The United States is unabashedly proud of its sweet tooth, especially when it comes to ice cream. Around the country, we’ve got the frozen treat in tons of different forms. From traditional scoops of vanilla and ice cream sandwiches made with cookies to other iterations, like ice cream rolls and mochi ice cream, it would seem like we’ve got it all when it comes to the beloved delight.
While we definitely consume our fair share of ice cream, a new annual report from consumer insights juggernaut Mintel reveals that the U.S. has some work to do when it comes to ice cream consumption. We’re not the country that consumes the most overall ice cream or even the country that consumes the most ice cream per capita, which is shocking considering how much of the stuff we go through every year.
Mintel’s research indicates that in terms of total tonnage, our country plowed through 2.7 billion total liters of ice cream in 2016. While we dwarfed the competition below us (Japan was next on the list at 756 million liters), China ate a whopping 1.6 billion more liters than we did to take the top spot. Considering China is the place that reportedly invented the dessert to begin with and has a leg up on America in total population, that makes sense.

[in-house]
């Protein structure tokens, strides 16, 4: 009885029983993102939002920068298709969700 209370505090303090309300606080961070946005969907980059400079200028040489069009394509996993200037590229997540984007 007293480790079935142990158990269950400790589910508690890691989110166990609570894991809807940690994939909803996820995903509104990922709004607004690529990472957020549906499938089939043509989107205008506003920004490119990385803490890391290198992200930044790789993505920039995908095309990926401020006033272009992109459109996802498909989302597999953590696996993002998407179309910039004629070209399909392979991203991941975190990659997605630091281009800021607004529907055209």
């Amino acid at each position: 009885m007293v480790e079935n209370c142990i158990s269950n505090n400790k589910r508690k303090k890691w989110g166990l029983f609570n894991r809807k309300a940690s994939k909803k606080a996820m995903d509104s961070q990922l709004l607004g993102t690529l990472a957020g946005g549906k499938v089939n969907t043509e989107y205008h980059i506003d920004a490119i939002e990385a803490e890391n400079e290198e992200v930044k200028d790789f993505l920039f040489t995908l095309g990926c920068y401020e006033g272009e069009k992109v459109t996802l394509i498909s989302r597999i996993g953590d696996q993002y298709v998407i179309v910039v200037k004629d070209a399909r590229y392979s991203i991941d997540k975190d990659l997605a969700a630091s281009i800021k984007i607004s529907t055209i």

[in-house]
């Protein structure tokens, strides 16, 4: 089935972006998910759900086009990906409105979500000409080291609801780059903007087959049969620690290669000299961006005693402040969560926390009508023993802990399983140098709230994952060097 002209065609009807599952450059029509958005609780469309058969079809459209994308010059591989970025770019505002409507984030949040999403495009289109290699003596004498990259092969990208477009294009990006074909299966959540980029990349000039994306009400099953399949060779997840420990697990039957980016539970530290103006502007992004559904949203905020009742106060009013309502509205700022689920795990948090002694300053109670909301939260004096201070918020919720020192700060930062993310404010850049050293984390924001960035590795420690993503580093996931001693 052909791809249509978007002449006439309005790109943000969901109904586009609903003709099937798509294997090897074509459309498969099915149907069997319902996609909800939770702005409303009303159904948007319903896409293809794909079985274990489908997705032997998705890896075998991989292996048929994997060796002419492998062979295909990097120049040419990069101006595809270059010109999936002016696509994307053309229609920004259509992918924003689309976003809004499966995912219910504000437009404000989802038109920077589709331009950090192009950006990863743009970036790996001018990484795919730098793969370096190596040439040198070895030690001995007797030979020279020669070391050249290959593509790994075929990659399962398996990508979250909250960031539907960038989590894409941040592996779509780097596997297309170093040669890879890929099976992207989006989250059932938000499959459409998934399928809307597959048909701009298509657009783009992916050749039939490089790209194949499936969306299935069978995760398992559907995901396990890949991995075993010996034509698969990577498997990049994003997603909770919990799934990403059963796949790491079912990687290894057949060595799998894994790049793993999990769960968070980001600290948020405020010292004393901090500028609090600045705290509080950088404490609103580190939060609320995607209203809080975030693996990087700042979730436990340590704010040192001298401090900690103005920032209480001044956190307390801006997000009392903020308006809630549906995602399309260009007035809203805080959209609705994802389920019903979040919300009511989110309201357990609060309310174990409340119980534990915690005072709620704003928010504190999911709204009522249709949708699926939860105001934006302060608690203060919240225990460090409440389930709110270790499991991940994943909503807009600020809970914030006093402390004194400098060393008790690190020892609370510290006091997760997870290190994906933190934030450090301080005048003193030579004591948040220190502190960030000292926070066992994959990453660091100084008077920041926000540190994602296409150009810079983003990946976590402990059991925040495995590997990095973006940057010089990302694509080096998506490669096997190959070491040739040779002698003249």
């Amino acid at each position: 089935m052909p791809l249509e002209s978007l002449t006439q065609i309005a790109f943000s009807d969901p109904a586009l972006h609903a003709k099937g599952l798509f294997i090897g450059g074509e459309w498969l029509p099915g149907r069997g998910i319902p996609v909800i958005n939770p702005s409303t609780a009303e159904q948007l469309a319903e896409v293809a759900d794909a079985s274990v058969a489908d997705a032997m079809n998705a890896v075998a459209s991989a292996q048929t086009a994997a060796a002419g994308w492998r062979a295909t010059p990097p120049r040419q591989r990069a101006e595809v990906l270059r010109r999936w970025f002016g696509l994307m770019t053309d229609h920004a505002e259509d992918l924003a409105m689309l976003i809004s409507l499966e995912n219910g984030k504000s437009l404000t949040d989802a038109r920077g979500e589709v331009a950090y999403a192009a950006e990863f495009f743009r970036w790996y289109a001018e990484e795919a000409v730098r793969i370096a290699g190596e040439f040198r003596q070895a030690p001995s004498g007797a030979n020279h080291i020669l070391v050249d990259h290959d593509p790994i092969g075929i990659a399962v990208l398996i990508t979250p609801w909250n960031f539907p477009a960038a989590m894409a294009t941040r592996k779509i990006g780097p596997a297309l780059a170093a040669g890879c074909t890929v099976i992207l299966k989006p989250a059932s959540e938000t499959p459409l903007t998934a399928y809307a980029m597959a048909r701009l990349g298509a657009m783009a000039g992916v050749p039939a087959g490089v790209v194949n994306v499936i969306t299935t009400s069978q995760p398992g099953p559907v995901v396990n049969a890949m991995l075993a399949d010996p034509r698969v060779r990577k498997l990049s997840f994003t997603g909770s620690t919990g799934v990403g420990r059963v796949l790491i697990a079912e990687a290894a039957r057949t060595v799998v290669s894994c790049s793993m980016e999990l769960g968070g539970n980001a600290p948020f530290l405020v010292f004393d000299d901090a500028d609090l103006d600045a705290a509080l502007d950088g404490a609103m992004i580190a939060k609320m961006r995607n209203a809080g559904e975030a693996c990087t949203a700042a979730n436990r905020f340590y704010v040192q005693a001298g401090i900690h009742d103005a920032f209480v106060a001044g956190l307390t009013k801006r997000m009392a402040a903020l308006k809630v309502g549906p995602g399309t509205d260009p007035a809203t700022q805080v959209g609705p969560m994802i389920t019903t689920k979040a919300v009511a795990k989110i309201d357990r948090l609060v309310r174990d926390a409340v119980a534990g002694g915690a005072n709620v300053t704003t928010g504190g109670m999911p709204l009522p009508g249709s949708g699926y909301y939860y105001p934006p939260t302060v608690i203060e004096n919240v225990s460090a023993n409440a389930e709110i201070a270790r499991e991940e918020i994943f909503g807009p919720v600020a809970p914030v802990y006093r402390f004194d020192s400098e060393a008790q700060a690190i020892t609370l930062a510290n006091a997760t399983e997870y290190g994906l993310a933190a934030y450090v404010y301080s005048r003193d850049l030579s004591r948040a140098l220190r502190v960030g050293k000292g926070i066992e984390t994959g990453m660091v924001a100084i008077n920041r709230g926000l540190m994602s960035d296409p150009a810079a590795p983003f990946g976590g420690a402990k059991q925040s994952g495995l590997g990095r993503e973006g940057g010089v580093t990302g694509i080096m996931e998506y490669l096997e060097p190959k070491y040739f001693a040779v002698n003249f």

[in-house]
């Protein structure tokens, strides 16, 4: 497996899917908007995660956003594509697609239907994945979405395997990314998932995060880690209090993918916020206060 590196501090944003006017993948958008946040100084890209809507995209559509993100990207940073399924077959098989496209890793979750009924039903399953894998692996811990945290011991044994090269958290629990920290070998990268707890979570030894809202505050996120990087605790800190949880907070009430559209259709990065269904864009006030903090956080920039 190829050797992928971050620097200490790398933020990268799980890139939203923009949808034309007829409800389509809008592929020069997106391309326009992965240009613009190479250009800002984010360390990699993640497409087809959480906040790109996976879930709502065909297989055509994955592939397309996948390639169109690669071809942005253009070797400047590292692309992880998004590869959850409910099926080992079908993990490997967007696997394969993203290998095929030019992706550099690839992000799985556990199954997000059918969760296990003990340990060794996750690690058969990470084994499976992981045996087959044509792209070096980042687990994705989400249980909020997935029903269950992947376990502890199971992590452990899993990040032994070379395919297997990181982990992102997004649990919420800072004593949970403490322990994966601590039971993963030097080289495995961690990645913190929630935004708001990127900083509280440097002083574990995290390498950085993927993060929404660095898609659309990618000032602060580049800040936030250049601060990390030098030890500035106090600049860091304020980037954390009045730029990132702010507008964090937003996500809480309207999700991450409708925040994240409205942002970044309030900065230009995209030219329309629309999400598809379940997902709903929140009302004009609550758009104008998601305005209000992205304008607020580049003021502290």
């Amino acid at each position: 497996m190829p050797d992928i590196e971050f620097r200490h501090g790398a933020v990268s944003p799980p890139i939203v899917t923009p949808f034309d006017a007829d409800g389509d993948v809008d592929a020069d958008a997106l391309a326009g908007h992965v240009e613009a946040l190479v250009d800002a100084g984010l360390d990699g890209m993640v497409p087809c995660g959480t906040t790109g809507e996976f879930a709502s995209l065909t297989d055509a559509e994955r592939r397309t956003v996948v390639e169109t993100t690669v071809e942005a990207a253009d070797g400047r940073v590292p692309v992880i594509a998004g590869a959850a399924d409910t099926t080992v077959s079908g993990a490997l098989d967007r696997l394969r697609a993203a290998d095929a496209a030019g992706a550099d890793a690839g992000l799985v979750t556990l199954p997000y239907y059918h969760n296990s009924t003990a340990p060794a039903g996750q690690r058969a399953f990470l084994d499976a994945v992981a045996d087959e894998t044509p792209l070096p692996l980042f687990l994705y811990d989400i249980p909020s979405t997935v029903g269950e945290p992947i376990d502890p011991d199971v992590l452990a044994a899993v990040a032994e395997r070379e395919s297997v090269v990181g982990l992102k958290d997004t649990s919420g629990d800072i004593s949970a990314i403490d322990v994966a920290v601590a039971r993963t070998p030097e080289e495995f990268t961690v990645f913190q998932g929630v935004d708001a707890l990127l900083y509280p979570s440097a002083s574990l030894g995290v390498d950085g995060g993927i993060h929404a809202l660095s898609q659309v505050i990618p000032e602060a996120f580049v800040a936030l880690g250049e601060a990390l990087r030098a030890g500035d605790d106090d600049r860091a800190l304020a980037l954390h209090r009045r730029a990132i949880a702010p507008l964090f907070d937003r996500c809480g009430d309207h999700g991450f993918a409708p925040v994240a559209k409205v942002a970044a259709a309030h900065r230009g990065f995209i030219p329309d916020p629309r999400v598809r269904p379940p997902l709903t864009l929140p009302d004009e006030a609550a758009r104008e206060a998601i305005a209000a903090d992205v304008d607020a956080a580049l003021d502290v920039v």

However, in terms of how many scoops each person went through in 2016, we don’t even crack the top 3. Per capita, Norway takes the top spot at 9.8 liters per person, followed closely by Australia (9.4) and Sweden (8.9). Granted, if you take Mintel’s data for our total consumption and factor in the Census Bureau’s estimate of the United States population, we don’t fall too far behind at roughly 8.3 liters per person. But we’ve definitely got some catching up to do if we want to be the nation known for having the most love for ice cream.